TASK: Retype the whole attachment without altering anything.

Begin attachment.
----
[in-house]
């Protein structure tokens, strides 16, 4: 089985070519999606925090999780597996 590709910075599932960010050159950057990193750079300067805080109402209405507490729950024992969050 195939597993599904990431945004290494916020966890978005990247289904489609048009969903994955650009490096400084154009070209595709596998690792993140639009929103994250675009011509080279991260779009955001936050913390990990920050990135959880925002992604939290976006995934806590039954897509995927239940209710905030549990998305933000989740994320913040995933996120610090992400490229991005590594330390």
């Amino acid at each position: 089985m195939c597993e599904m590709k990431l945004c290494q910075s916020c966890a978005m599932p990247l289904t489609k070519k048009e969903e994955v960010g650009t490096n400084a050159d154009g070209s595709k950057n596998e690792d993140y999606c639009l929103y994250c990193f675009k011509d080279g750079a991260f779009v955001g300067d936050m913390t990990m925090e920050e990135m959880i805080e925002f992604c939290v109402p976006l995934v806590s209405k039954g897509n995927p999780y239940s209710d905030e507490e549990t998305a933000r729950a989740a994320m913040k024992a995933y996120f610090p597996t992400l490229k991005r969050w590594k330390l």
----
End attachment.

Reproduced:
[in-house]
């Protein structure tokens, strides 16, 4: 089985070519999606925090999780597996 590709910075599932960010050159950057990193750079300067805080109402209405507490729950024992969050 195939597993599904990431945004290494916020966890978005990247289904489609048009969903994955650009490096400084154009070209595709596998690792993140639009929103994250675009011509080279991260779009955001936050913390990990920050990135959880925002992604939290976006995934806590039954897509995927239940209710905030549990998305933000989740994320913040995933996120610090992400490229991005590594330390």
């Amino acid at each position: 089985m195939c597993e599904m590709k990431l945004c290494q910075s916020c966890a978005m599932p990247l289904t489609k070519k048009e969903e994955v960010g650009t490096n400084a050159d154009g070209s595709k950057n596998e690792d993140y999606c639009l929103y994250c990193f675009k011509d080279g750079a991260f779009v955001g300067d936050m913390t990990m925090e920050e990135m959880i805080e925002f992604c939290v109402p976006l995934v806590s209405k039954g897509n995927p999780y239940s209710d905030e507490e549990t998305a933000r729950a989740a994320m913040k024992a995933y996120f610090p597996t992400l490229k991005r969050w590594k330390l």